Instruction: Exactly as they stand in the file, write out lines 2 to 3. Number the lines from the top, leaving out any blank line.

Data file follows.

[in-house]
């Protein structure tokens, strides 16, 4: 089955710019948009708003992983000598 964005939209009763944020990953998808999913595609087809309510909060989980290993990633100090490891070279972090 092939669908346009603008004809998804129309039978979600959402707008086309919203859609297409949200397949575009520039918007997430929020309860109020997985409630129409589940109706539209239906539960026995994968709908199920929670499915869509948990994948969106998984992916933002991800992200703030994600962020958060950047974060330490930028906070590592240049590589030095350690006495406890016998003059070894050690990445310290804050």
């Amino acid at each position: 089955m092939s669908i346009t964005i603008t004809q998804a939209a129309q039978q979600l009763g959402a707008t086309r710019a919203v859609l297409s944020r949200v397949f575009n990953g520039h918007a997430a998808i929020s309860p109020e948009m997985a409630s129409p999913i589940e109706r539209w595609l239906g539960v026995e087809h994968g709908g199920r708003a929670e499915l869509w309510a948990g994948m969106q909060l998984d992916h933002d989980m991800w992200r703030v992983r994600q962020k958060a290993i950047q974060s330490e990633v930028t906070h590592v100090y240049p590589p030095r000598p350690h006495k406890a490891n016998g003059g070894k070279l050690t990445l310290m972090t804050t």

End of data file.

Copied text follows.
């Protein structure tokens, strides 16, 4: 089955710019948009708003992983000598 964005939209009763944020990953998808999913595609087809309510909060989980290993990633100090490891070279972090 092939669908346009603008004809998804129309039978979600959402707008086309919203859609297409949200397949575009520039918007997430929020309860109020997985409630129409589940109706539209239906539960026995994968709908199920929670499915869509948990994948969106998984992916933002991800992200703030994600962020958060950047974060330490930028906070590592240049590589030095350690006495406890016998003059070894050690990445310290804050």
């Amino acid at each position: 089955m092939s669908i346009t964005i603008t004809q998804a939209a129309q039978q979600l009763g959402a707008t086309r710019a919203v859609l297409s944020r949200v397949f575009n990953g520039h918007a997430a998808i929020s309860p109020e948009m997985a409630s129409p999913i589940e109706r539209w595609l239906g539960v026995e087809h994968g709908g199920r708003a929670e499915l869509w309510a948990g994948m969106q909060l998984d992916h933002d989980m991800w992200r703030v992983r994600q962020k958060a290993i950047q974060s330490e990633v930028t906070h590592v100090y240049p590589p030095r000598p350690h006495k406890a490891n016998g003059g070894k070279l050690t990445l310290m972090t804050t």